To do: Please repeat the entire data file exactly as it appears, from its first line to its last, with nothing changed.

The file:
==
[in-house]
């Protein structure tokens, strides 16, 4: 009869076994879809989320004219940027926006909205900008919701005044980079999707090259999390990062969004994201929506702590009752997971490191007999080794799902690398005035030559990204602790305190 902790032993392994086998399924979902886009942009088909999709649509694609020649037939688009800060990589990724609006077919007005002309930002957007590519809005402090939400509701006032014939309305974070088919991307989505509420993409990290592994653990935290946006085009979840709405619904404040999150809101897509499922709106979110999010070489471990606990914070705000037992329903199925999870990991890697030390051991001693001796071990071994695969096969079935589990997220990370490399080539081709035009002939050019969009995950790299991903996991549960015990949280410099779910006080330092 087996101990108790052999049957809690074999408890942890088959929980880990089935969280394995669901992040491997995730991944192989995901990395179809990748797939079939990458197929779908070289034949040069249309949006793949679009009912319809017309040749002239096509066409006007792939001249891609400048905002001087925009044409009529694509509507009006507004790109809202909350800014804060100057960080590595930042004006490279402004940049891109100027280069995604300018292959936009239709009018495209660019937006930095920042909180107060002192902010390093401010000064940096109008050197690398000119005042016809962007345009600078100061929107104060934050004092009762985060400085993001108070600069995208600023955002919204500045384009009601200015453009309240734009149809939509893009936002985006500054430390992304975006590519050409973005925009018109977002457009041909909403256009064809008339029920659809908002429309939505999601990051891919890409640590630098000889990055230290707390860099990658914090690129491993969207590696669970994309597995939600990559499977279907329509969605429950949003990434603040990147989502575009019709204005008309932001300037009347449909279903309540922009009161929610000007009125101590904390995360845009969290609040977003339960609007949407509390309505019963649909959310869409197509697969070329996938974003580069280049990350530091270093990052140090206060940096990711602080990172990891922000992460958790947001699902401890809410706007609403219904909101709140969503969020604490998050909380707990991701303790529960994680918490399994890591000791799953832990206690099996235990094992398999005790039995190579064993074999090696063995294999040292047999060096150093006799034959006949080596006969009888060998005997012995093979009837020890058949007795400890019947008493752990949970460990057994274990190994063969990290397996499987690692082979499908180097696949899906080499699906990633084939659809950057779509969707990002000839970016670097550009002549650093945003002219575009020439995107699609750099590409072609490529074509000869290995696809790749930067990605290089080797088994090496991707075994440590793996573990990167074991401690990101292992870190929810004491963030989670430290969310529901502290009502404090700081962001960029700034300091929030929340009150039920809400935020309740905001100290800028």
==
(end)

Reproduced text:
[in-house]
């Protein structure tokens, strides 16, 4: 009869076994879809989320004219940027926006909205900008919701005044980079999707090259999390990062969004994201929506702590009752997971490191007999080794799902690398005035030559990204602790305190 902790032993392994086998399924979902886009942009088909999709649509694609020649037939688009800060990589990724609006077919007005002309930002957007590519809005402090939400509701006032014939309305974070088919991307989505509420993409990290592994653990935290946006085009979840709405619904404040999150809101897509499922709106979110999010070489471990606990914070705000037992329903199925999870990991890697030390051991001693001796071990071994695969096969079935589990997220990370490399080539081709035009002939050019969009995950790299991903996991549960015990949280410099779910006080330092 087996101990108790052999049957809690074999408890942890088959929980880990089935969280394995669901992040491997995730991944192989995901990395179809990748797939079939990458197929779908070289034949040069249309949006793949679009009912319809017309040749002239096509066409006007792939001249891609400048905002001087925009044409009529694509509507009006507004790109809202909350800014804060100057960080590595930042004006490279402004940049891109100027280069995604300018292959936009239709009018495209660019937006930095920042909180107060002192902010390093401010000064940096109008050197690398000119005042016809962007345009600078100061929107104060934050004092009762985060400085993001108070600069995208600023955002919204500045384009009601200015453009309240734009149809939509893009936002985006500054430390992304975006590519050409973005925009018109977002457009041909909403256009064809008339029920659809908002429309939505999601990051891919890409640590630098000889990055230290707390860099990658914090690129491993969207590696669970994309597995939600990559499977279907329509969605429950949003990434603040990147989502575009019709204005008309932001300037009347449909279903309540922009009161929610000007009125101590904390995360845009969290609040977003339960609007949407509390309505019963649909959310869409197509697969070329996938974003580069280049990350530091270093990052140090206060940096990711602080990172990891922000992460958790947001699902401890809410706007609403219904909101709140969503969020604490998050909380707990991701303790529960994680918490399994890591000791799953832990206690099996235990094992398999005790039995190579064993074999090696063995294999040292047999060096150093006799034959006949080596006969009888060998005997012995093979009837020890058949007795400890019947008493752990949970460990057994274990190994063969990290397996499987690692082979499908180097696949899906080499699906990633084939659809950057779509969707990002000839970016670097550009002549650093945003002219575009020439995107699609750099590409072609490529074509000869290995696809790749930067990605290089080797088994090496991707075994440590793996573990990167074991401690990101292992870190929810004491963030989670430290969310529901502290009502404090700081962001960029700034300091929030929340009150039920809400935020309740905001100290800028």